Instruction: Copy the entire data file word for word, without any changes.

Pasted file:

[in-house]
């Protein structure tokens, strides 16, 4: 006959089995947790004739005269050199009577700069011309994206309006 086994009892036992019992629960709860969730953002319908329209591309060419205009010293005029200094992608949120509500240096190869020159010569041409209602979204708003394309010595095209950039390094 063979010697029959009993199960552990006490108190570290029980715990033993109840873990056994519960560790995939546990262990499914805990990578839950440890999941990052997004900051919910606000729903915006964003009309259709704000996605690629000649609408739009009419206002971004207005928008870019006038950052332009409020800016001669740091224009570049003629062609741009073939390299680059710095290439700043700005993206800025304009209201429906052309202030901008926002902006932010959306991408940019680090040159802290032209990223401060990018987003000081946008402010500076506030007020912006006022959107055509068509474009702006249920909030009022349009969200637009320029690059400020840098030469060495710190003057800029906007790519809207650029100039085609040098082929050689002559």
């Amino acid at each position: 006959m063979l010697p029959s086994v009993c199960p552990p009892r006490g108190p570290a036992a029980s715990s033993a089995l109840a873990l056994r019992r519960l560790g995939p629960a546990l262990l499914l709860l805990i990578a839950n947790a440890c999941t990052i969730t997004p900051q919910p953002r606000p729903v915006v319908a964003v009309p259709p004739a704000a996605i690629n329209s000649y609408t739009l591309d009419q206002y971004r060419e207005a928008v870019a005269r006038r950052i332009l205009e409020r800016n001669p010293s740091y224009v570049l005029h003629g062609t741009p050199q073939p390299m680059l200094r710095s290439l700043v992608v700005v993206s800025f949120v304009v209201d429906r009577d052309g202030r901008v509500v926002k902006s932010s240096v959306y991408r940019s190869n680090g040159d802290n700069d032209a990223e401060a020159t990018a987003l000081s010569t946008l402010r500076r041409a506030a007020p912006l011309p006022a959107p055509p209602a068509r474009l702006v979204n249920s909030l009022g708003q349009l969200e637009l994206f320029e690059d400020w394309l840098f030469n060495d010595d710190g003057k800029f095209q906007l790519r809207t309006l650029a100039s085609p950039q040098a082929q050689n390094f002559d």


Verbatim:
[in-house]
């Protein structure tokens, strides 16, 4: 006959089995947790004739005269050199009577700069011309994206309006 086994009892036992019992629960709860969730953002319908329209591309060419205009010293005029200094992608949120509500240096190869020159010569041409209602979204708003394309010595095209950039390094 063979010697029959009993199960552990006490108190570290029980715990033993109840873990056994519960560790995939546990262990499914805990990578839950440890999941990052997004900051919910606000729903915006964003009309259709704000996605690629000649609408739009009419206002971004207005928008870019006038950052332009409020800016001669740091224009570049003629062609741009073939390299680059710095290439700043700005993206800025304009209201429906052309202030901008926002902006932010959306991408940019680090040159802290032209990223401060990018987003000081946008402010500076506030007020912006006022959107055509068509474009702006249920909030009022349009969200637009320029690059400020840098030469060495710190003057800029906007790519809207650029100039085609040098082929050689002559």
């Amino acid at each position: 006959m063979l010697p029959s086994v009993c199960p552990p009892r006490g108190p570290a036992a029980s715990s033993a089995l109840a873990l056994r019992r519960l560790g995939p629960a546990l262990l499914l709860l805990i990578a839950n947790a440890c999941t990052i969730t997004p900051q919910p953002r606000p729903v915006v319908a964003v009309p259709p004739a704000a996605i690629n329209s000649y609408t739009l591309d009419q206002y971004r060419e207005a928008v870019a005269r006038r950052i332009l205009e409020r800016n001669p010293s740091y224009v570049l005029h003629g062609t741009p050199q073939p390299m680059l200094r710095s290439l700043v992608v700005v993206s800025f949120v304009v209201d429906r009577d052309g202030r901008v509500v926002k902006s932010s240096v959306y991408r940019s190869n680090g040159d802290n700069d032209a990223e401060a020159t990018a987003l000081s010569t946008l402010r500076r041409a506030a007020p912006l011309p006022a959107p055509p209602a068509r474009l702006v979204n249920s909030l009022g708003q349009l969200e637009l994206f320029e690059d400020w394309l840098f030469n060495d010595d710190g003057k800029f095209q906007l790519r809207t309006l650029a100039s085609p950039q040098a082929q050689n390094f002559d």